Friday, June 29, 2012
Review of A THEOLOGY OF LUKE AND ACTS by Darrell Bock
Photo Credit: Zondervan
Who the book is for: Pastors, teachers, theologians, Bible students
Rating: 5 out of 5
I love writing, and I love the gospel of Luke and his “sequel” Acts because Luke purposely set out to write down a story that he believed would change the world. And it has. Luke began his gospel by stating how he thoroughly he researched the events he was about to unfold, and he did this for a man named Theophilus. The message of Jesus was spreading, people were responding, and Luke saw the need for people to have “an orderly account” of just what people were coming to believe in and what led to their new way of life. The Gospel of Luke and the book of Acts are a powerful narrative of what Jesus did during his time on earth, as well as the events that flowed out of his life when he returned to heaven through his followers.
Because Luke set out to write two large historical works that are undoubtedly intimately connected, it’s a good idea to study them together. Is this what Luke intended? Did he see Luke-Acts as one grand work, or two separate and unrelated works?
Darrell L. Bock, professor at Dallas Theological Seminary, looks at some of these questions and others as he expounds upon Luke’s two great writings in his new book from Zondervan called A THEOLOGY OF LUKE AND ACTS. This book is part of Zondervan’s BIBLICAL THEOLOGY OF THE NEW TESTAMENT SERIES. It is a thorough and scholarly look into the theology of Luke’s writings, with a special of showing that Luke set out to write his Gospel and Acts to be read and studied together. Bock has a history of writing scholarly works on Luke’s writings, and that is a clear benefit to this book.
A THEOLOGY OF LUKE AND ACTS looks at important issues such as the authorship of the books, who exactly Luke was, and whether or not his intention was to record history. These are important discussions. I especially loved his discussion on Luke’s writing of history with clear poetic elements that reveal that God is the major player behind the events recorded in Luke’s writings. Bock carefully argues the case that Luke and Acts be read together, and throughout the book he uses a variety of scholarly sources. The Narrative Survey of Luke-Acts is a helpful overview of the events Luke records. This is all included in Part 1 of the book.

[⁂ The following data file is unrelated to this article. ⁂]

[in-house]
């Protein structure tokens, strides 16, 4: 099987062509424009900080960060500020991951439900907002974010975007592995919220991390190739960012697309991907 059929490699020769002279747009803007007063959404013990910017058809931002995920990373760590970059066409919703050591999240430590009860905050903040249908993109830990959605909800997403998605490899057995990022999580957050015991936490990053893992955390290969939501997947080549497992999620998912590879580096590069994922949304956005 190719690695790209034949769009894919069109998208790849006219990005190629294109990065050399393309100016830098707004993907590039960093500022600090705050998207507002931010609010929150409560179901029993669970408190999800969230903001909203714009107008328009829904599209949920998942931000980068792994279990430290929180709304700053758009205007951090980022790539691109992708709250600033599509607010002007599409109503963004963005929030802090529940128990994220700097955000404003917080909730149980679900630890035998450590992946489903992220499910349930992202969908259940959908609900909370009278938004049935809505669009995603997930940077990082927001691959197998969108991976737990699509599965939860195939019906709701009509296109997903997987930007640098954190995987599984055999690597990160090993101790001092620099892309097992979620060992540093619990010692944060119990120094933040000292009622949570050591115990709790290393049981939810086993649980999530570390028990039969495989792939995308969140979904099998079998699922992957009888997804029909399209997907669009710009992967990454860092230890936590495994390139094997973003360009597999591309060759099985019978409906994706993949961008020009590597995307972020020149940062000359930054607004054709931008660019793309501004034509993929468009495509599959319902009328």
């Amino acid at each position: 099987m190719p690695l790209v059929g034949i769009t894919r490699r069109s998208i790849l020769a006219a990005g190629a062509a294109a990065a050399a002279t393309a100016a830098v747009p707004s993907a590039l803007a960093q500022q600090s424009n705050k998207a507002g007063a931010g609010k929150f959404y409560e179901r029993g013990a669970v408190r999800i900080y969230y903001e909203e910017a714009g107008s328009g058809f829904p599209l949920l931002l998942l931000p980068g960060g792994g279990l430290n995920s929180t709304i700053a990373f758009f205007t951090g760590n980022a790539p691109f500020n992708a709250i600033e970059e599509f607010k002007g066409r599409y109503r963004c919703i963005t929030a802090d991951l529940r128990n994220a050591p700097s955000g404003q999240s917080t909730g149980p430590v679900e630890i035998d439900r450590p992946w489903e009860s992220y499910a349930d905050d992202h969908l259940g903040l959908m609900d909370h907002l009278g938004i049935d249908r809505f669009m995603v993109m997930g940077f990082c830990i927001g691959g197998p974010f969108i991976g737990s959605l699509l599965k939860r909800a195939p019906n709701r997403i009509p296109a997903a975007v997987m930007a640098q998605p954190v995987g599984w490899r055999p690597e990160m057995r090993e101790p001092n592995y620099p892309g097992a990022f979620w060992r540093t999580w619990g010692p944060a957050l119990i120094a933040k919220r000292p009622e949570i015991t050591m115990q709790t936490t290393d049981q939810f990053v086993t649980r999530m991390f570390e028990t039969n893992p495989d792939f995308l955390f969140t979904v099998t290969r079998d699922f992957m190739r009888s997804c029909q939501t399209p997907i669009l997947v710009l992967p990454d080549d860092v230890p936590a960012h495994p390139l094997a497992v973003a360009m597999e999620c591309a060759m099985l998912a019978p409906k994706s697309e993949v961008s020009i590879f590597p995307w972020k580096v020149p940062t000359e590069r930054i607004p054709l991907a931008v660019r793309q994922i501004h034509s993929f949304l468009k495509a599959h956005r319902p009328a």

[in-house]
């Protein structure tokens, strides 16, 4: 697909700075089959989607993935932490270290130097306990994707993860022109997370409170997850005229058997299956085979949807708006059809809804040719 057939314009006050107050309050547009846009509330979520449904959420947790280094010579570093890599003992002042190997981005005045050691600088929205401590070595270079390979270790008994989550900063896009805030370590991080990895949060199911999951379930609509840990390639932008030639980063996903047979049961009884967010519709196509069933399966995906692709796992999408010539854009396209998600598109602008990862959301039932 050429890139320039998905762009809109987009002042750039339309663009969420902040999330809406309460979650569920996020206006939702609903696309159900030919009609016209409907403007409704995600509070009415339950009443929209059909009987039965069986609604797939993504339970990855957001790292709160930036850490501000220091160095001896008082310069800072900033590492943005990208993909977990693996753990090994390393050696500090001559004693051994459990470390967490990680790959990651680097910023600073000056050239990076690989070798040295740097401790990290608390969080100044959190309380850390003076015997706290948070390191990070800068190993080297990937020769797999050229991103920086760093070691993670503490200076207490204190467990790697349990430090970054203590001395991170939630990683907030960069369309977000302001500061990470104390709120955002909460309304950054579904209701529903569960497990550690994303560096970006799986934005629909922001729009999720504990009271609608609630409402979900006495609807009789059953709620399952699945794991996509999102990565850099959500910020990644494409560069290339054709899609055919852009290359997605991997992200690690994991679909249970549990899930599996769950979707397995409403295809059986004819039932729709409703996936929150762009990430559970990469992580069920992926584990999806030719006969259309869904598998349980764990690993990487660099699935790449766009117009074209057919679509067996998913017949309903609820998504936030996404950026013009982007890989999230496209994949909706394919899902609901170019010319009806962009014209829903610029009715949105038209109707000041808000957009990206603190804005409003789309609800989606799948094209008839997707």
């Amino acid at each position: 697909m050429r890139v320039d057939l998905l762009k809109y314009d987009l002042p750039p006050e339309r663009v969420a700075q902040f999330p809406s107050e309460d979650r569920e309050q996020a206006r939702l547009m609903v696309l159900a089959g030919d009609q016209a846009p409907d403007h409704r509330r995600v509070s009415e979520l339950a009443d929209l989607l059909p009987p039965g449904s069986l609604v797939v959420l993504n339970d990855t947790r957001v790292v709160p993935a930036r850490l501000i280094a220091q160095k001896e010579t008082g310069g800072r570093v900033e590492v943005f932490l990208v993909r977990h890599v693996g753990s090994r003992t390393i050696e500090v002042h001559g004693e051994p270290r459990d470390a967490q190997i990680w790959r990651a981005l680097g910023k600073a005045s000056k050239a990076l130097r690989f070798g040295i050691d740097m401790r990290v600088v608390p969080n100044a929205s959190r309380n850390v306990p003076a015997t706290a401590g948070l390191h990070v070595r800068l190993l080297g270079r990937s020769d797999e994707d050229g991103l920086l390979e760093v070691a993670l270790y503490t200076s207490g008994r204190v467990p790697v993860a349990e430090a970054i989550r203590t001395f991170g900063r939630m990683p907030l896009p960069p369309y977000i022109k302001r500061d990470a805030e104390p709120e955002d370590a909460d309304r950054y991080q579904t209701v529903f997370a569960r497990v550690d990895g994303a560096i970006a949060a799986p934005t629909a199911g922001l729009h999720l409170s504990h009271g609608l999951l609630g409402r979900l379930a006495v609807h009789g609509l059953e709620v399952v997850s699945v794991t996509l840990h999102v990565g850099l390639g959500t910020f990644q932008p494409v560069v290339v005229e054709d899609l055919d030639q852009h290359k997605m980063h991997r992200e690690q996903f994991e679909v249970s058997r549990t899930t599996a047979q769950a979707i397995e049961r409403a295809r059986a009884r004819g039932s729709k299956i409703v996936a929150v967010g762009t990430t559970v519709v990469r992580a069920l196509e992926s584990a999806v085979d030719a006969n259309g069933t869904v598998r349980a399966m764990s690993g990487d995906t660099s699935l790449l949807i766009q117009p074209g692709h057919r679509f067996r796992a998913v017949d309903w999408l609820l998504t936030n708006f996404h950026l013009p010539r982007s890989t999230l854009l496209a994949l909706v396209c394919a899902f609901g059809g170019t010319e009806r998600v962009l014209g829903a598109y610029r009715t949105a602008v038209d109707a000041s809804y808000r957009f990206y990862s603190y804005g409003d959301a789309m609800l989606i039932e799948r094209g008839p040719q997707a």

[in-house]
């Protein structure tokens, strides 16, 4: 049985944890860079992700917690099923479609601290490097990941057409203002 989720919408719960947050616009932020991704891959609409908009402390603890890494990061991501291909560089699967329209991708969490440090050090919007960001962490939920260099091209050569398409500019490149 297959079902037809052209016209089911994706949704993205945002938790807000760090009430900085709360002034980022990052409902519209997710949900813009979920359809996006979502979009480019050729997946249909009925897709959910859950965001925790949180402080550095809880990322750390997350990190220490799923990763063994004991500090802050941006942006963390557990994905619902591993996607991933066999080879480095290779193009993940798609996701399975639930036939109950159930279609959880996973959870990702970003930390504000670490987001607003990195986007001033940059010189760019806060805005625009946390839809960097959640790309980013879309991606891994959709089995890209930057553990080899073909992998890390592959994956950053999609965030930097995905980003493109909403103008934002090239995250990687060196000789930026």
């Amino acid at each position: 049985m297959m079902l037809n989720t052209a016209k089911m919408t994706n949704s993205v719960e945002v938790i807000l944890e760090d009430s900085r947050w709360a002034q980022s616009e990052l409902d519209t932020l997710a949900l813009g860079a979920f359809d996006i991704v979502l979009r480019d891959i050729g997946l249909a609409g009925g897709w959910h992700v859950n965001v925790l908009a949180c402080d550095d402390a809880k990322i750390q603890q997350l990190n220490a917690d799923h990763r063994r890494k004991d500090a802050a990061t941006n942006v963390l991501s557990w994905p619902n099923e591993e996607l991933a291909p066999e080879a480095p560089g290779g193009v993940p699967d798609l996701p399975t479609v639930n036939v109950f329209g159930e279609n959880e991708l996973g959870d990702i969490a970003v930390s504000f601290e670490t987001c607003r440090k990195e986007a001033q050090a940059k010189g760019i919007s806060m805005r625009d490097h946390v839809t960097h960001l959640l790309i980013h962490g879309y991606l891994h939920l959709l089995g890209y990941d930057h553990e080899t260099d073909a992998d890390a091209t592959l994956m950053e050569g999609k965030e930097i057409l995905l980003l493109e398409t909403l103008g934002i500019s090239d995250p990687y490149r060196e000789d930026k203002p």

In Part 2, Bock looks at the different themes Luke touches upon in his Gospel and Acts. Luke was especially interested in showing the plan and activity of God in his writings. The same God who made promises in the past was acting in history to fulfill those promises. This is expanded in Bock’s look at other themes revealed in Luke’s writings such as the Holy Spirit’s activity, the work of Christ, Luke’s pictures of salvation, ecclesiology, and eschatology, among several others. I especially appreciate the focus on Luke’s showing that the gospel reaching the Gentiles flowed out of promises that God had made to Abraham and the nation of Israel in the past.
Part 3 looks at Luke’s writings in the overall Scriptural canon. Bock looks at Luke’s contributions to the canon and parallels of Luke’s writings with other New Testament writings.
The writers of Scripture were theologians. They had certain ideas they wanted to communicate about God and what he was doing in human history. It’s a great idea to study the theology behind a specific writer in the Bible, and Zondervan’s BIBLICAL THEOLOGY OF THE NEW TESTAMENT SERIES gives great opportunity for that. I’m looking forward to more books in the series. A THEOLOGY OF LUKE AND ACTS looks at one of the most complete and time-spanning recordings of history in the early Christian movement, and it does so in a way that is clear and comprehensive. The book clocks in at almost 500 pages, and as a theology textbook, it’s a little heady, but it’s an informative look at God’s plan in history and how his activity has fulfilled his promises.
I received this book for free for review from Zondervan, and the opinions contained in this review are completely my own